I should also say that smooth defense techniques (like rolling) don’t interrupt your opponents rhythm so much, since their punches land on your shoulders and they don’t lose balance. Off-rhythm defense techniques (like slipping) DO interrupt your opponents’ rhythm, since they lose balance when they miss you completely and their arms swing wearily through the air instead firing off the next punch.
Mike Tyson’s Peek-a-Book Boxing Style Disadvantages
DISADVANTAGE #1 – Uses a LOT of energy
The Peek-a-boo boxing style is not at all what you call a smooth style or “efficient” boxing style. It’s fast, explosive, and intelligent but it isn’t subtle. How many older peek-a-boo style boxers have you ever seen? I would say almost none, because it requires so much athleticism and energy. Now don’t get me wrong…it’s a great fighting style if you’re that kind of high-volume, energetic boxer with a bottomless pit of energy. But if you’re more of a reserved, set-the-trap-and-let-them-come type of counter-puncher the peek-a-boo style won’t be as fun for you. It’ll seem like too much work.
What IS “work” anyway? For most boxers, there is only one thing that is fun…which is punching. The peek-a-boo style requires a lot of non-punching movements. Fast footwork to get you into range, quick-shifting head movements to avoid incoming shots, and then more explosive bursts of energy to land the big punches you worked so hard to set up. So to me, anything you do that is NOT punching, will be considered “work”. And the PAB style requires a lot of energy to be spent on non-punching movements. Detractors of the peek-a-boo style often claim it wastes energy.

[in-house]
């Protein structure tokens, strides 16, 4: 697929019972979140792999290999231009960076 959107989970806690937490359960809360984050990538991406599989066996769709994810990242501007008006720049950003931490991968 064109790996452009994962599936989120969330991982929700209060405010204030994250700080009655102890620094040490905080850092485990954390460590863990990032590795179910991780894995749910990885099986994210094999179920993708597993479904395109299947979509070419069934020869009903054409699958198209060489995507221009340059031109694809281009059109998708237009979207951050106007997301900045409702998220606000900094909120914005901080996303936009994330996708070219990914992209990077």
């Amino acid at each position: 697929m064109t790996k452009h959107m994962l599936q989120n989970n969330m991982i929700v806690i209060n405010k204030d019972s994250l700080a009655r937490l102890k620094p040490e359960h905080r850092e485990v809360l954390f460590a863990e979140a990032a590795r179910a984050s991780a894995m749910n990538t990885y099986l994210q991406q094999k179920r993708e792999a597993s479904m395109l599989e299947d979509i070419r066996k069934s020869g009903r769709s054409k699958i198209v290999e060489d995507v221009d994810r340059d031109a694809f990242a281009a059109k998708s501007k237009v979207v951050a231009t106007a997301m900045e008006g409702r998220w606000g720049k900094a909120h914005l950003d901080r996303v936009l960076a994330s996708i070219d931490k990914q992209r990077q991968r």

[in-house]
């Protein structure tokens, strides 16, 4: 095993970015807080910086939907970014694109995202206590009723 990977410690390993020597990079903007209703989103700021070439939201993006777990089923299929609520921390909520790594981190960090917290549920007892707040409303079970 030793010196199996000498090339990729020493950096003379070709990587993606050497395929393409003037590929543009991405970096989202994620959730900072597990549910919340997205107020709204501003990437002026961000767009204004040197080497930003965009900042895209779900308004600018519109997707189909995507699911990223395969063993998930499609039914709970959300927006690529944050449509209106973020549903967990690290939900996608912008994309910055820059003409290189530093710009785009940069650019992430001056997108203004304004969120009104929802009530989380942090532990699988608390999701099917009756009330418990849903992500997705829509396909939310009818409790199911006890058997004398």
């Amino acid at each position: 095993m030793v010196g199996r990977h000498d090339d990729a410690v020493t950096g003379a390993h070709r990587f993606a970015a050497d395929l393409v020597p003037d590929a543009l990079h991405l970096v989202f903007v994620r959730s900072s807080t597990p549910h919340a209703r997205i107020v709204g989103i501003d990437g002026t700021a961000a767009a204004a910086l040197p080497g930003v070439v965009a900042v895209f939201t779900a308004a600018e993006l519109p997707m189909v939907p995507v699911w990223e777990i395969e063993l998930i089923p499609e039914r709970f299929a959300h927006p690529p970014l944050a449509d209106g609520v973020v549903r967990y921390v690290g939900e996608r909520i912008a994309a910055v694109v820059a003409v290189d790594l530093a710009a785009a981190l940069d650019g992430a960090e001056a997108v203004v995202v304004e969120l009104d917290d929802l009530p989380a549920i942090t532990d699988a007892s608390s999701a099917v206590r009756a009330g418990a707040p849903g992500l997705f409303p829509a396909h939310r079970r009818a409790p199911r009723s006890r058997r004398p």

The lazy guys (or older guys) prefer to spend their energy only on counter-punches. The energetic guys will happily spend their energy doing everything—bouncing around the ring, moving the head (even when not getting punched), throwing feints, throwing set-up punches, throwing combinations. Energetic guys love pressuring, and pushing the pace, reaching for the shot every time. The relaxed guys prefer waiting for the perfect moment.
Be honest—do you REALLY like spending more energy than your opponents? Do you even HAVE more energy than your opponents? Do like spending lots of effort getting into position? Does it excite you to bounce around the entire time? Do you move your head naturally without having to be told? Or are you the opposite? A relaxed thinker who prefers to move only when movement is needed? Or maybe you prefer the safety and simplicity of just blocking. It’s also ok to be something in the middle, or even a bit of both. Anyway…take your time and figure out what you really are. It’s ok to change your answer later, too.